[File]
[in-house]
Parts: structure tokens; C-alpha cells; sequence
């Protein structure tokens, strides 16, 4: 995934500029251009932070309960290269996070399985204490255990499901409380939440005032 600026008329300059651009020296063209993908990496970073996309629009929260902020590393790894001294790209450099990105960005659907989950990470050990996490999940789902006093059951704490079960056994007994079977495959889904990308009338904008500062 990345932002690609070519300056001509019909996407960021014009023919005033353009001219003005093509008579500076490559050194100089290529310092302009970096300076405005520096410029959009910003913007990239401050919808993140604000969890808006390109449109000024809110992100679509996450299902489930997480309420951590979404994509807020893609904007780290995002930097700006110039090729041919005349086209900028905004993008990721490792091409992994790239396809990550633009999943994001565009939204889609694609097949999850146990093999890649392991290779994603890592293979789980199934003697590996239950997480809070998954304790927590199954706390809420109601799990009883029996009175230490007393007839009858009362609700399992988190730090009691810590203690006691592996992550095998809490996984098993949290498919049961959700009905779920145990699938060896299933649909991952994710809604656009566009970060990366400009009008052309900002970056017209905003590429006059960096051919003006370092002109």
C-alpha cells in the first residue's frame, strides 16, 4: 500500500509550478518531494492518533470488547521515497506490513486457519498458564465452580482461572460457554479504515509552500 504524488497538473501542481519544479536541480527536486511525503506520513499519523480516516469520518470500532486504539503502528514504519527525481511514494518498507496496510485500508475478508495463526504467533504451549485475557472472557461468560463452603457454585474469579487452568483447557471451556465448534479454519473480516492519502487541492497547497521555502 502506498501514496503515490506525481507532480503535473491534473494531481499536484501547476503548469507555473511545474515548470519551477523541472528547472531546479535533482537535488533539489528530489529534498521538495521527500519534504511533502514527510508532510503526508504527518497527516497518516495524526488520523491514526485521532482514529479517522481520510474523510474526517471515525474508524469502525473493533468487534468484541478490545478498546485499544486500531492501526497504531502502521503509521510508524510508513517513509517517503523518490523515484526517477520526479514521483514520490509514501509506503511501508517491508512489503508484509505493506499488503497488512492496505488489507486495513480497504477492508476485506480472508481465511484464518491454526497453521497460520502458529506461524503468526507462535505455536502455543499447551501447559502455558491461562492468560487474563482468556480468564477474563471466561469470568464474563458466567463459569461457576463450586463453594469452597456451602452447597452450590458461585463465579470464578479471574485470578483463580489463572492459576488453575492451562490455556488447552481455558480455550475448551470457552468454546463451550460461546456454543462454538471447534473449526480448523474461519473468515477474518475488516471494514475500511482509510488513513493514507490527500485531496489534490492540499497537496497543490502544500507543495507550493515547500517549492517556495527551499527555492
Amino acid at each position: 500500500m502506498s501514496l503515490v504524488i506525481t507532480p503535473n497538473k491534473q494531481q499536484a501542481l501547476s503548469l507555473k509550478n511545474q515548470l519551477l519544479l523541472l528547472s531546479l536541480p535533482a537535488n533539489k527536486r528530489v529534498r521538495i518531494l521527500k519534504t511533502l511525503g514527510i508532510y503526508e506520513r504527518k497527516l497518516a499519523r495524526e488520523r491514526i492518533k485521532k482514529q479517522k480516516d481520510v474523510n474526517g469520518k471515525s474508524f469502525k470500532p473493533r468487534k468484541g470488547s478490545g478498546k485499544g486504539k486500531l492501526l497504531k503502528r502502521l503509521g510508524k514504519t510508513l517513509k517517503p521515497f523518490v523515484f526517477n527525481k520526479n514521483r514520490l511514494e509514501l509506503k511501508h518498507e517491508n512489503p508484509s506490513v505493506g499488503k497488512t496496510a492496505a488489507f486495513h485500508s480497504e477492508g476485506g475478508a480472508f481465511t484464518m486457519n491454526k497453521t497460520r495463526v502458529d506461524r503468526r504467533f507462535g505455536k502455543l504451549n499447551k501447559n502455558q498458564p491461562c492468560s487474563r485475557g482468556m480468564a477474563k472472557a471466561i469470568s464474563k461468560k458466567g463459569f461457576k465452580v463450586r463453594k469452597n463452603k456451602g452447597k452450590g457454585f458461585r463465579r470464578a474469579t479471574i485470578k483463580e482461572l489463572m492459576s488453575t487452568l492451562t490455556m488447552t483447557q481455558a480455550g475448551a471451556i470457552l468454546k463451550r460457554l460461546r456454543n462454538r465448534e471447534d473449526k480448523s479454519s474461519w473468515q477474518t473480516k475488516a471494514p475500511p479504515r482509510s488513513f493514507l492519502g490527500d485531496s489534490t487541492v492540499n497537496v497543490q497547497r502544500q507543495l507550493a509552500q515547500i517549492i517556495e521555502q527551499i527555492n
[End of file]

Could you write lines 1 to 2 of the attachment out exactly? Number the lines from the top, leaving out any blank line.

[in-house]
Parts: structure tokens; C-alpha cells; sequence